POVERTY in America has changed in both structure and context. Structurally, value transformations in the meaning of poverty have become institutionalized. The status of the poor has come to be viewed as a function of socioeconomic imbalance. Historically, man strove to maximize long-range security and life satisfaction for himself and his family. He viewed institutionalized guidelines and social prescriptions as a means of upgrading status and the right to control his own life through productivity in society. The most widely sanctioned goal was that of being in the mainstream of societal activities. The current attitude, particularly with respect to the residual poor, is the reverse of this picture. Welfare measures, largely directed to ameliorate poverty, have created transgenerational poverty. They have engendered a situation in which governmental policies have helped to perpetuate a status immobility of hopelessness and alienation. The blame for this seemingly persistent and intractable condition has been placed on the structural forces of our government and, finally, the "power elite."
Contextually, the incentives of motivation and normative guidelines have been replaced by increased subsidies, guaranteed security, and, now, the rhetoric of some social scientists who plan to homogenize welfare by merging public assistance with social insurance benefits. We maintain that the self-reliant and self-supporting population is best served by separating social insurance from public assistance programs. Such a measure will ensure the constraints appropriate to the poverty population, which also needs to be provided with a meaningful chance of entry into mainstream society. As argued in Chapter 8, a multistep pattern of assistance and services needs to be formulated for welfare, housing, education, and employment. Services and constraints should be commensurate with the readiness of that segment of the population to utilize both to their own and society's advantage.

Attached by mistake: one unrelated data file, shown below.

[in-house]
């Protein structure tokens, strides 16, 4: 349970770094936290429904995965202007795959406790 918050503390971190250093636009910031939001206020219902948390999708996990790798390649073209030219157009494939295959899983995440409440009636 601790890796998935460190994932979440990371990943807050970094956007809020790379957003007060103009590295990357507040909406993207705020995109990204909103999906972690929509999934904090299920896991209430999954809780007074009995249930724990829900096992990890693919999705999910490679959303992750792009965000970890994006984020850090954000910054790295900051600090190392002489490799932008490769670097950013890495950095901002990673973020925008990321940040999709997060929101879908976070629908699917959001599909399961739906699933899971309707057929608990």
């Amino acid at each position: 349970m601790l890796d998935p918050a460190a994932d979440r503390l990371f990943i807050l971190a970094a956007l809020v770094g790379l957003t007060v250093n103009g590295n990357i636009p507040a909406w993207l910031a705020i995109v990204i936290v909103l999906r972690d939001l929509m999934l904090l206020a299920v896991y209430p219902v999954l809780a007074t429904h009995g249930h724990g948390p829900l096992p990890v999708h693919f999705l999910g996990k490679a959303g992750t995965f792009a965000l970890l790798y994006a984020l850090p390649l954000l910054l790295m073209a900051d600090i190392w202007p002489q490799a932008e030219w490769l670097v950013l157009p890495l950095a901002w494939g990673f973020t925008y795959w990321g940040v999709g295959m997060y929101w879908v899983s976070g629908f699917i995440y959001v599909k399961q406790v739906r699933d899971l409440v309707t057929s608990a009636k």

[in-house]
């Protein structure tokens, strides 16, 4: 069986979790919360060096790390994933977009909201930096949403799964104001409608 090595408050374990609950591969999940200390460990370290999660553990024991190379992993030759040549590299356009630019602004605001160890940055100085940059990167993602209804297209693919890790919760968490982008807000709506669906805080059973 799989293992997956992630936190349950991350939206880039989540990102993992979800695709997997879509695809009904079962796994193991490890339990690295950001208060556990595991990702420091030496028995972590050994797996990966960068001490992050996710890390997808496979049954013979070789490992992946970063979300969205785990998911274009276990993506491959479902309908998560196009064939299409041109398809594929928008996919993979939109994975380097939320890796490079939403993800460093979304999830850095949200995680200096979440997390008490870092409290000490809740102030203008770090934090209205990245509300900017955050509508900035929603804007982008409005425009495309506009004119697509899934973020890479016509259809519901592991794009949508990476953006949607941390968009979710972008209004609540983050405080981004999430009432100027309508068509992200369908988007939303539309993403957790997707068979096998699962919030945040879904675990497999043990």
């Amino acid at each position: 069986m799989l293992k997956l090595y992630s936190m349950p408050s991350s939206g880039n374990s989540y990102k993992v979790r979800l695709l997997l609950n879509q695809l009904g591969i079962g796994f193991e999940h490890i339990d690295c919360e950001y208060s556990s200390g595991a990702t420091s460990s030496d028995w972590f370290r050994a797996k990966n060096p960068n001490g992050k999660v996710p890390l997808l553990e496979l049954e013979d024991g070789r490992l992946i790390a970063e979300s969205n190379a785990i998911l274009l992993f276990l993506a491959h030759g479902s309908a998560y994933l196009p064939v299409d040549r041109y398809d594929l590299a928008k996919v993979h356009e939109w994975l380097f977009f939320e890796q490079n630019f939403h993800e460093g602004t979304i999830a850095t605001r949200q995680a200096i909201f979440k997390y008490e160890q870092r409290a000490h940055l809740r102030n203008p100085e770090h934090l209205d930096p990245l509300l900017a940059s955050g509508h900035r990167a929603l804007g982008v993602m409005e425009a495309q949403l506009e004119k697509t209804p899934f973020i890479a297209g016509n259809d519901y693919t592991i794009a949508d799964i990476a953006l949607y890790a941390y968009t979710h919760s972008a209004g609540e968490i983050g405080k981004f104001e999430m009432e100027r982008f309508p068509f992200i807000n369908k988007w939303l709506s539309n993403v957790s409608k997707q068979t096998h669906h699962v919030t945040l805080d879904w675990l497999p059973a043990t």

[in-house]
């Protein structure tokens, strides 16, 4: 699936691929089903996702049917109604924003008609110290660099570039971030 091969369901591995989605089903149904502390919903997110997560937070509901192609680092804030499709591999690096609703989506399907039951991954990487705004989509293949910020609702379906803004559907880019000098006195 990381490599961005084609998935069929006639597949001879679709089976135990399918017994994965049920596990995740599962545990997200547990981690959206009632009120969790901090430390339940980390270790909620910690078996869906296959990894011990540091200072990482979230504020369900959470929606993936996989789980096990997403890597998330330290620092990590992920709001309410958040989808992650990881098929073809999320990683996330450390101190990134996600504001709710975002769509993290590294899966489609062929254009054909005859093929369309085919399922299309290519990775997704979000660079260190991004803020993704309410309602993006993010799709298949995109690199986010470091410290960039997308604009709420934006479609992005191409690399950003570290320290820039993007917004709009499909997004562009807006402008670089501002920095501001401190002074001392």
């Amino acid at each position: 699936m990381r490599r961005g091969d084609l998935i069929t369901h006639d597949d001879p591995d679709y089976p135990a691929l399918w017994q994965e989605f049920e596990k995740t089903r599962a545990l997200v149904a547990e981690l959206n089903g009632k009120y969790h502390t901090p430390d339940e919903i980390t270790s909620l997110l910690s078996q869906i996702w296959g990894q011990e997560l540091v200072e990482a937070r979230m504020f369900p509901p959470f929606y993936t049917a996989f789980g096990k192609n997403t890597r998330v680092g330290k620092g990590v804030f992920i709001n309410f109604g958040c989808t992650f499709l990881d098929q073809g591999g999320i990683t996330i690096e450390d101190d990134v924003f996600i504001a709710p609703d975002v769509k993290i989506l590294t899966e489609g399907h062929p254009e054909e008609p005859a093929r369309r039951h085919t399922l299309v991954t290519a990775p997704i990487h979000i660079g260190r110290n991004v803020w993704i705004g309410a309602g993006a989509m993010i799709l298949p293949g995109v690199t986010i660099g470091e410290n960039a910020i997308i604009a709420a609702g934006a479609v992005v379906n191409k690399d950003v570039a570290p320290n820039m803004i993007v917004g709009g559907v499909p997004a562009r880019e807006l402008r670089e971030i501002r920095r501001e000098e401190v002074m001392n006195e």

The gap between the growing residual poor and mainstream America is becoming wider both qualitatively and quantitatively. Since taxpayer resistance has become a strong contemporary political force, welfare grants